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'Saddened and shocked': World leaders react to shooting of former Japanese PM Shinzo Abe

'Saddened and shocked': World leaders react to shooting of former Japanese PM Shinzo Abe

Shinzo Abe stands in front of Japan's national flag after his ruling Liberal Democratic Party's (LDP) annual party convention in Tokyo, Japan, Mar 5, 2017. (File photo: Reuters/Toru Hanai)

UPDATE: Former prime minister Shinzo Abe has died. Read the latest here.

TOKYO: Leaders and envoys from around the world reacted with shock and concern to the shooting of former Japanese prime minister Shinzo Abe on Friday (Jul 8).

The United States said it was "saddened and shocked" by the incident, said US ambassador Rahm Emanuel.

Japan's longest-serving prime minister was taken to hospital bleeding after being shot while delivering a speech in the western city of Nara days before an upper house election, according to authorities and media.

"Abe-san has been an outstanding leader of Japan and unwavering ally of the US," Emanuel said in a statement.

"The US government and American people are praying for the well-being of Abe-san, his family, and the people of Japan." 

Ahead of his meeting with Indonesia's Foreign Minister Retno Marsudi, US Secretary of State Antony Blinken said they are "deeply saddened and deeply concerned" by the news.

"We don't know his condition, we do know he's been shot and our thoughts and prayers are with him and his family, with the people of Japan," he added. "This is a very, very sad moment and we're waiting news from Japan."

Australia's Prime Minister Anthony Albanese said in a tweet that "(their) thoughts are with his family and the people of Japan at this time".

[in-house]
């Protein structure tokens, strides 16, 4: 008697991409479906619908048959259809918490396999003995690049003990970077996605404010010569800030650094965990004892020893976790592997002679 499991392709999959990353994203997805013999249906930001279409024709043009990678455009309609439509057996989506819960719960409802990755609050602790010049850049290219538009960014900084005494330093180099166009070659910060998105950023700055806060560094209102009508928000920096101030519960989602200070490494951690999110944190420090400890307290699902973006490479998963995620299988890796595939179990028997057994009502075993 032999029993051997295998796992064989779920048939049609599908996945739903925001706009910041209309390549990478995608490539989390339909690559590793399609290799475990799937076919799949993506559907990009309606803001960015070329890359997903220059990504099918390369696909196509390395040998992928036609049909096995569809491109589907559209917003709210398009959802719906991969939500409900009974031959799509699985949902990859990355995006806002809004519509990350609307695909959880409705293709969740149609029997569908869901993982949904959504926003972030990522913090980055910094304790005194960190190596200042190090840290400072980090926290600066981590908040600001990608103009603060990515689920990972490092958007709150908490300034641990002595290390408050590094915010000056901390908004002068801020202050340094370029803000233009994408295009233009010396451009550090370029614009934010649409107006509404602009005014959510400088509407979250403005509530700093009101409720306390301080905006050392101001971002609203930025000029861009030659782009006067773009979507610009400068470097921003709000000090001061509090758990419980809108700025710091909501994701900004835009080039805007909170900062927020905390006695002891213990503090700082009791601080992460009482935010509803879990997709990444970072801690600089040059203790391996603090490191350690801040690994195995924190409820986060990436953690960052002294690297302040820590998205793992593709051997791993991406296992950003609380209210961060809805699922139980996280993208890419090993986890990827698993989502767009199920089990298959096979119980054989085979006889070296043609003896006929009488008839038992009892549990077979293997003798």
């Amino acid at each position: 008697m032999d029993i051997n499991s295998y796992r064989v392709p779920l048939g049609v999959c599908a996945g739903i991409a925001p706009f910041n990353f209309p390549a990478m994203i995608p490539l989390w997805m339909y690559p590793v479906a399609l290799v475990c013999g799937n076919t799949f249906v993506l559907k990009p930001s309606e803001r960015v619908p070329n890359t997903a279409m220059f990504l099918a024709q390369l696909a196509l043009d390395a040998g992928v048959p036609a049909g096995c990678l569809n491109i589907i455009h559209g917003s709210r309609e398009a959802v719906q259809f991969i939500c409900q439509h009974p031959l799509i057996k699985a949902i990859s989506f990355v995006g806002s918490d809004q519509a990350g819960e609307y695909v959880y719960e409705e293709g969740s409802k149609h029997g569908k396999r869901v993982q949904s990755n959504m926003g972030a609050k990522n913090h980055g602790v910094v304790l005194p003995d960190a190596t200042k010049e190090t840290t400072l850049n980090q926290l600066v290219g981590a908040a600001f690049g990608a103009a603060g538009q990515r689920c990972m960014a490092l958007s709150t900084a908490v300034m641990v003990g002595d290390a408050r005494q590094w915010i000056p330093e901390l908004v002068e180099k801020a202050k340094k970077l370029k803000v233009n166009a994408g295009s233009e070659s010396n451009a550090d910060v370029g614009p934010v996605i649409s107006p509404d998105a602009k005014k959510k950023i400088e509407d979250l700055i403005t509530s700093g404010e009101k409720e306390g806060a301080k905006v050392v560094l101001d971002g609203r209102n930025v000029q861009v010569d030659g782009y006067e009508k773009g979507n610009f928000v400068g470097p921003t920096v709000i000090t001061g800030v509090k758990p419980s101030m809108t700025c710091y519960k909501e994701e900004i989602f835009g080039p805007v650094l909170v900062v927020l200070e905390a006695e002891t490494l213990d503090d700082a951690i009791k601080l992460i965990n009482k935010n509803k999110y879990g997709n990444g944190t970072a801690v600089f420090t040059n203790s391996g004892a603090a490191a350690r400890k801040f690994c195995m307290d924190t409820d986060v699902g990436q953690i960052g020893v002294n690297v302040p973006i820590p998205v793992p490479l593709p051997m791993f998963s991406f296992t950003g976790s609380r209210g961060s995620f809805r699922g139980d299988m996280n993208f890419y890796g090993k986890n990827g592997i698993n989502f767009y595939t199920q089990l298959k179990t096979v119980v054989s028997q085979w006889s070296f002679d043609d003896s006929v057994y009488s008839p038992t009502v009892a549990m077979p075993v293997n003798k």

Taiwanese President Tsai Ing-wen said she believes "everyone is as surprised and sad as (she is)" about the incident.

"On behalf of my government, I would like to severely condemn violent and illegal acts," she said. 

"Former Prime Minister Abe is not only a good friend of mine, but also a staunch friend of Taiwan's. He has supported Taiwan for many years and spared no effort to promote the progress of Taiwan-Japan relations."

An Indonesian foreign ministry spokesman said in a statement, on behalf of the foreign minister, that she has "expressed her sympathies in the name of G20 foreign ministers to the Japanese foreign minister".

Japan's former Olympics minister Yoshitaka Sakurada, arriving at the Liberal Democratic Party (LDP) headquarters in Tokyo, said: "I can't believe that something like this could happen in the 21st century. 

"There's still Russia, that was beyond expectations as well, but I can't believe something like this could happen in Japan."

New Zealand Prime Minister Jacinda Ardern said in a statement that she was "deeply shocked" to hear the news of Abe's shooting.

"He was one of the first leaders I formally met when I became Prime Minister," she said.

"He was deeply committed to his role, and also generous and kind. I recall him asking after the recent loss of our pet when I met him, a small gesture but one that speaks to the kind of person he is.

"My thoughts are with his wife and the people of Japan. Events like this shake us all to the core."

UK Prime Minister Boris Johnson said he was "utterly appalled and saddened to hear about the despicable attack on Shinzo Abe".

"My thoughts are with his family and loved ones," he added.

Calling Abe a "dear friend", India's Prime Minister Narendra Modi said on Twitter that he was "deeply distressed by the attack".

"Our thoughts and prayers are with him, his family, and the people of Japan."

In a statement, Malaysia's Foreign Minister Saifuddin Abdullah said he is "saddened and shocked by the tragic shooting of former Japanese Prime Minister Shinzo Abe".

"The government and people of Malaysia are praying for his speedy recovery and for his family to be given strength to endure this tragedy," he added.

Source: Reuters/rc


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